Great Divide: Tiger's breathtaking victory was tempered by a soap opera sideshow
There is the golfer and there is the man, and both are great, as Jay Gatsby was great, as Barry Bonds and Mickey Mantle and Michael Jordan were great. Can you imagine someone more exciting and flawed and unknowable than Tiger Woods?
For a half-hour there at the finale of the Players Championship, it was looking for all the world as if Tiger and Sergio would meet in a playoff, that their verbal sparring would be settled in a more manly way. But then Tiger pulled out his Sergio García voodoo doll and made the Spaniard hit three balls in the water on the final two holes. And they weren’t even in the same group. How’d he do that?
Woods has now won 78 times on the PGA Tour. Seventy-eight, and he’s 37. He has won twice on Father’s Day, at the 2000 and ’02 U.S. Open, and now he’s won twice on Mother’s Day, in Atlanta in 1998 and this year on the Stadium course at TPC Sawgrass. After winning his second Players Championship, Woods, an only child, gave his mother a TV shout-out. In his victor’s press conference he apologized for spiking her blood pressure with his 6 on 14 late on Sunday afternoon, a time of day he used to own the way you own your memories.
The root of that double bogey was a hooked three-wood, a foul pop that plopped down in a murky lagoon. It was a shocker, that shot, a flashback to 2010, when he was lost in his swing.
But then he stepped into the box on 18, water left and trees right and the tournament on the line, and he nutted a vintage, boring, drawing three-wood, 286 yards, the very shot he had been looking for at 14. It’s a bread-and-butter shot, formerly a standard part of his repertoire but MIA in more recent years. It will most likely be fully back in a matter of weeks. You can’t win a U.S. Open without it, and the national championship is at Merion, golf’s Fenway Park, next month.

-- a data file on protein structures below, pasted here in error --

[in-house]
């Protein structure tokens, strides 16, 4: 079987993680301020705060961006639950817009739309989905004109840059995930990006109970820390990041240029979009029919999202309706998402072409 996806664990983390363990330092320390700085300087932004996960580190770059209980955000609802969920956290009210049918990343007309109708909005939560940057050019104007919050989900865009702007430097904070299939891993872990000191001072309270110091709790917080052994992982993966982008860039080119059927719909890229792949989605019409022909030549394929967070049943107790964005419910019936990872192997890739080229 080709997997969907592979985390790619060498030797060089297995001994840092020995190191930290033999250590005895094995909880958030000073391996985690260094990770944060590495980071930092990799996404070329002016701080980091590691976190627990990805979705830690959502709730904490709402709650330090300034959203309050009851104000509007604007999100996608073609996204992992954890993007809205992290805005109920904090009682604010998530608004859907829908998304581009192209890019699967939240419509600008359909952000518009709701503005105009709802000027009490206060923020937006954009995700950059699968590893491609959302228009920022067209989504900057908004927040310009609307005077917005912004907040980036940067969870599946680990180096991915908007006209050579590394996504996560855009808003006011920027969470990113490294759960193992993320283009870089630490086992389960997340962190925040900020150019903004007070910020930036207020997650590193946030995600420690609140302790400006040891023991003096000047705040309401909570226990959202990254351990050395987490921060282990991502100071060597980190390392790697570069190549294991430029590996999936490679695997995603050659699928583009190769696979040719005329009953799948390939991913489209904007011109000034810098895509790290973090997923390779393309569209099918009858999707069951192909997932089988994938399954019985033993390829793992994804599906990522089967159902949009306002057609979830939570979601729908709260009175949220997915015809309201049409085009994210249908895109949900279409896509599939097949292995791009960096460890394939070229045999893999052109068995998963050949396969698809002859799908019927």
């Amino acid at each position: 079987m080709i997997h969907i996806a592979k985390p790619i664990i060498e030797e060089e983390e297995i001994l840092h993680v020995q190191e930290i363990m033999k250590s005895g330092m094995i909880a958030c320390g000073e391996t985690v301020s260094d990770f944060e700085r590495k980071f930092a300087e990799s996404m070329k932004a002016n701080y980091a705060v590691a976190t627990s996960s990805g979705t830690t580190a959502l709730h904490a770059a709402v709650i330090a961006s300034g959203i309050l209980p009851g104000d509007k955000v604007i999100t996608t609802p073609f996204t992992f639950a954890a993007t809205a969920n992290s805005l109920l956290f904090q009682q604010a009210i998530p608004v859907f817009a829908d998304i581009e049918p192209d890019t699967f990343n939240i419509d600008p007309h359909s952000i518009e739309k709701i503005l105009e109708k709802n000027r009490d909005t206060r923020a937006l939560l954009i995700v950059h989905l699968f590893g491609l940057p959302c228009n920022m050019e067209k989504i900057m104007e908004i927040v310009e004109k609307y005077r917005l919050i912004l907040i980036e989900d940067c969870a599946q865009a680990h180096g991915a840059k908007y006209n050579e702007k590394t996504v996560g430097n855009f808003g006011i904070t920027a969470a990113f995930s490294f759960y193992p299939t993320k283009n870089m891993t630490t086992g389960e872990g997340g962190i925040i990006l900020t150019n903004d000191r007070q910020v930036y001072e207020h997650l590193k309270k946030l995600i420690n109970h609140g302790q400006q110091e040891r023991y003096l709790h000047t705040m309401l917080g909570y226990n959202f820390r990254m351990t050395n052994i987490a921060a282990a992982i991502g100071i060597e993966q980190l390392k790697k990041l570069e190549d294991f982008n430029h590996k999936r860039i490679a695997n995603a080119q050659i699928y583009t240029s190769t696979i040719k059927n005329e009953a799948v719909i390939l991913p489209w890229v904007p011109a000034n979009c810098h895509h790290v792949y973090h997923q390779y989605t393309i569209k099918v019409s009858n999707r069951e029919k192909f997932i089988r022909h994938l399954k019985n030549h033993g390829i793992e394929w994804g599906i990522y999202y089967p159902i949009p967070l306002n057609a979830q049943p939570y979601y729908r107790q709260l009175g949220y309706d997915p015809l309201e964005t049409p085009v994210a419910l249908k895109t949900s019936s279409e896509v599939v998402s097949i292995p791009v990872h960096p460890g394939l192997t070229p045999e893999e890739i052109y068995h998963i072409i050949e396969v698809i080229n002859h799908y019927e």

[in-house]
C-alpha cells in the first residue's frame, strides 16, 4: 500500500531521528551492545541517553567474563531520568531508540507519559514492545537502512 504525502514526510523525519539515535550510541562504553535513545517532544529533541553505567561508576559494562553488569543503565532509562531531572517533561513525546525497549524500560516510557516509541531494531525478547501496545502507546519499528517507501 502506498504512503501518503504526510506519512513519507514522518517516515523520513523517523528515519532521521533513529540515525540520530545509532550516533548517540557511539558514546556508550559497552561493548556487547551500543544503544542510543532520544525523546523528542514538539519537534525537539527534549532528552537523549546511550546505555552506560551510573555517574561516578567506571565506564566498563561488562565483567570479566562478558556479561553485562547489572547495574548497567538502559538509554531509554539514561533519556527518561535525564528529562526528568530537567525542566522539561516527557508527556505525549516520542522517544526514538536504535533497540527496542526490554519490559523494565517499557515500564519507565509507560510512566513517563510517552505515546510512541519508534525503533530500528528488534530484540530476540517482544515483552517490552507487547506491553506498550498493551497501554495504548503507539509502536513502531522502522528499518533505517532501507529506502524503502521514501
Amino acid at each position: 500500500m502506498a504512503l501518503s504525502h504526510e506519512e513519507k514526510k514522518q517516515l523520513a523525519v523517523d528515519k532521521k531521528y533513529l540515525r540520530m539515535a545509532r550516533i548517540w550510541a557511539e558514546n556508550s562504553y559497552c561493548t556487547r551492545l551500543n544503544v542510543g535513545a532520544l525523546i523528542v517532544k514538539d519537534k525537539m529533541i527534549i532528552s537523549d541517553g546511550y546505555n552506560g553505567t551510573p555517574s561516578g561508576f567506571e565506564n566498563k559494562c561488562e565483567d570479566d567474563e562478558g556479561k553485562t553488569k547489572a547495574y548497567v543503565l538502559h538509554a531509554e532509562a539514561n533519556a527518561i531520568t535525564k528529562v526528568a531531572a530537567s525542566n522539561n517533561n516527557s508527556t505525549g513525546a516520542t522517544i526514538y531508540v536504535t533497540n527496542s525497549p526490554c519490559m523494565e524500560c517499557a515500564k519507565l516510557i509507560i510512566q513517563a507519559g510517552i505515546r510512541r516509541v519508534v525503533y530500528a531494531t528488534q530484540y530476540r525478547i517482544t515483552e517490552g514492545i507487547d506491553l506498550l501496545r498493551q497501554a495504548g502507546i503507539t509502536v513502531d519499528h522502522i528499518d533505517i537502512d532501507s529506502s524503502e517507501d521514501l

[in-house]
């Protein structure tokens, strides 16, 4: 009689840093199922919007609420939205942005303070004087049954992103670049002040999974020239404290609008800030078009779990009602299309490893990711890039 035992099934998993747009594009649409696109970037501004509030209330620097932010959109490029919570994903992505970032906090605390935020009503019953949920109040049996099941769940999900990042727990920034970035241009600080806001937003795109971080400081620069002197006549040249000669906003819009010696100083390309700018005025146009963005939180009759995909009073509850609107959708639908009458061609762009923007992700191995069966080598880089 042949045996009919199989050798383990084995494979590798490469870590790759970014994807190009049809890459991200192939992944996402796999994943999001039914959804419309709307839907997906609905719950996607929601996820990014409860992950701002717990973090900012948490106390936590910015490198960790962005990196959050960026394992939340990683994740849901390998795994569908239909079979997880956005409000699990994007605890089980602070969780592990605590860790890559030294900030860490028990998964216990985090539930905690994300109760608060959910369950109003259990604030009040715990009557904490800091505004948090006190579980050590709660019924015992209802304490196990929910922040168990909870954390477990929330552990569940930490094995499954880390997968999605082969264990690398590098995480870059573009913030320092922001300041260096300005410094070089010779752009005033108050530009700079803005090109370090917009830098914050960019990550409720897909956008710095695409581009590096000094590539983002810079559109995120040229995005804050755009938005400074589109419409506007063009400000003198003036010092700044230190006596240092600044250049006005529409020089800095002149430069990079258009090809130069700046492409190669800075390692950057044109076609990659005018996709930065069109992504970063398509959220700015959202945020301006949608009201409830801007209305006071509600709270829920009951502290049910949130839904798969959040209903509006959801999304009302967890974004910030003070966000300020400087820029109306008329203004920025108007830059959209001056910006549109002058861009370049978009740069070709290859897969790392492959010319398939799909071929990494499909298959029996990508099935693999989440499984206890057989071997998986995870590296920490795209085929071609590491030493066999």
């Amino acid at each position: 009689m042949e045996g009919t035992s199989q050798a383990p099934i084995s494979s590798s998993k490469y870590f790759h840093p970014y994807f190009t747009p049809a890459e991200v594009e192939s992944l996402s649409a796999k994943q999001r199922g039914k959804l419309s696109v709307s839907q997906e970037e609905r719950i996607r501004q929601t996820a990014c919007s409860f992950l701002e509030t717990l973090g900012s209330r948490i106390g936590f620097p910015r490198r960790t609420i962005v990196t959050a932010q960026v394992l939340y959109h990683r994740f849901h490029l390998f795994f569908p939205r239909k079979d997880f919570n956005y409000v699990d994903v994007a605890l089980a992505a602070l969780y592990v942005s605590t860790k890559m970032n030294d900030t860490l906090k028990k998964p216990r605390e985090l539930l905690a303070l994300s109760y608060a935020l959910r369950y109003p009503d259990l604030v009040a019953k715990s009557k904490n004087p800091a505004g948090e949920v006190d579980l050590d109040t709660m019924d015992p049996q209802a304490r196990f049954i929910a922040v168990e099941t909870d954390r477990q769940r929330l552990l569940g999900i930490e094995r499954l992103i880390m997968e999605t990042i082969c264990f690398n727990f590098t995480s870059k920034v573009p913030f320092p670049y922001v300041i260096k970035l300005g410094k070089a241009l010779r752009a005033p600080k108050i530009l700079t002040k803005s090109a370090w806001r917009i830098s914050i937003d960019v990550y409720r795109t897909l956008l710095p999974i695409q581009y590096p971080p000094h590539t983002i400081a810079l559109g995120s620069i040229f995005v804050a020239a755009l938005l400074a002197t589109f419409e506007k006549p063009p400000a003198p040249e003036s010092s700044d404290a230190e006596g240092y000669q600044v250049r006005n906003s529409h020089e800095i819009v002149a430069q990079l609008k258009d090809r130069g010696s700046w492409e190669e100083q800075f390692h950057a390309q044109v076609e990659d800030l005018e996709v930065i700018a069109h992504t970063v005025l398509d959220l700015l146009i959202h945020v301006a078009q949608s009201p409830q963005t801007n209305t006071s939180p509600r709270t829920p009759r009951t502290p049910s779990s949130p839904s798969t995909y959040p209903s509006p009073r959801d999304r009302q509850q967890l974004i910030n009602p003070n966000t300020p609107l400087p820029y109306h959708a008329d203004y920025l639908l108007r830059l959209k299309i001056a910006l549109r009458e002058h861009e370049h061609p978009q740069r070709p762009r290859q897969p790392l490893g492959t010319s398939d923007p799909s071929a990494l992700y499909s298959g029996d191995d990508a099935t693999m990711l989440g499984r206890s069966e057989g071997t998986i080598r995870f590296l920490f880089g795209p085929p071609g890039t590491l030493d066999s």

His rock-solid par on the home hole sealed the deal on Sunday but only because of Sergio’s collapse. Had García finished par-par, instead of quad-double, both former child stars would have finished at 275, 13 under par. Instead, Tiger Woods was your winner by two, over 49-year-old Jeff Maggert, rookie David Lingmerth and journeyman Kevin Streelman. Sergio was six back.
Lindsey Vonn, la skieuse extraordinaire, saw her man raise crystal for the first time. (There was no cardboard check for his haul, 1.7 large.) It was not a victory that oozed joy. The setting has something to do with that. The Players has turned into a true world-class event, but not a grand one. Augusta, Merion, Muirfield in Scotland, Oak Hill, the sites for this year’s majors, all radiate charm. The Players will drain a fan’s wallet and make a player’s head ache. It’s a gaudy show and a good one.
You could take away everything Woods has done in his life except what he has done at Sawgrass, and he still would have led a rich and strange life. It was there that he won his first major event, the 1994 U.S. Amateur. He won the 2001 Players at Sawgrass, and in February ’10, in the Taj Mahal clubhouse, Woods offered up that painful public mea culpa, dwarfed by those somber blue ballroom curtains, famously asking us for a second chance, as if he owed us anything. At the 2011 Players, he played nine holes in 42 shots and withdrew, citing a leg injury.
Last week at the Players, there was something for everybody, including a tried-and-true Tiger Woods golfing exhibition. The scoop is out of his chipping game now, which means he’s not afraid to play shots off tight lies from just off the green with lofted clubs. He hit five-woods that went 250. His putting stroke, for four days on fast greens, was DSP. (See: Jenkins, Dan.) In his indoor sit-down press conferences, wearing his Nike cap and his Rolex watch and his Buddhist bracelet, he answered many questions expansively and demonstrated his prodigious memory. And then there were his outdoor stand-up press conferences. They were must-watch TV, almost as entertaining as the golf.
The game took an interesting turn last week -- time will tell whether or not that’s a good thing -- and Golf Channel was there to record it and dissect it. It’s a new day. Tom Watson and Gary Player had a serious rules dispute decades ago that never really made it out of the papers. Last Saturday’s dust-up between Woods and García unfolded on live TV, and was likely the first act in turning golf into the soap opera that every other sport is these days.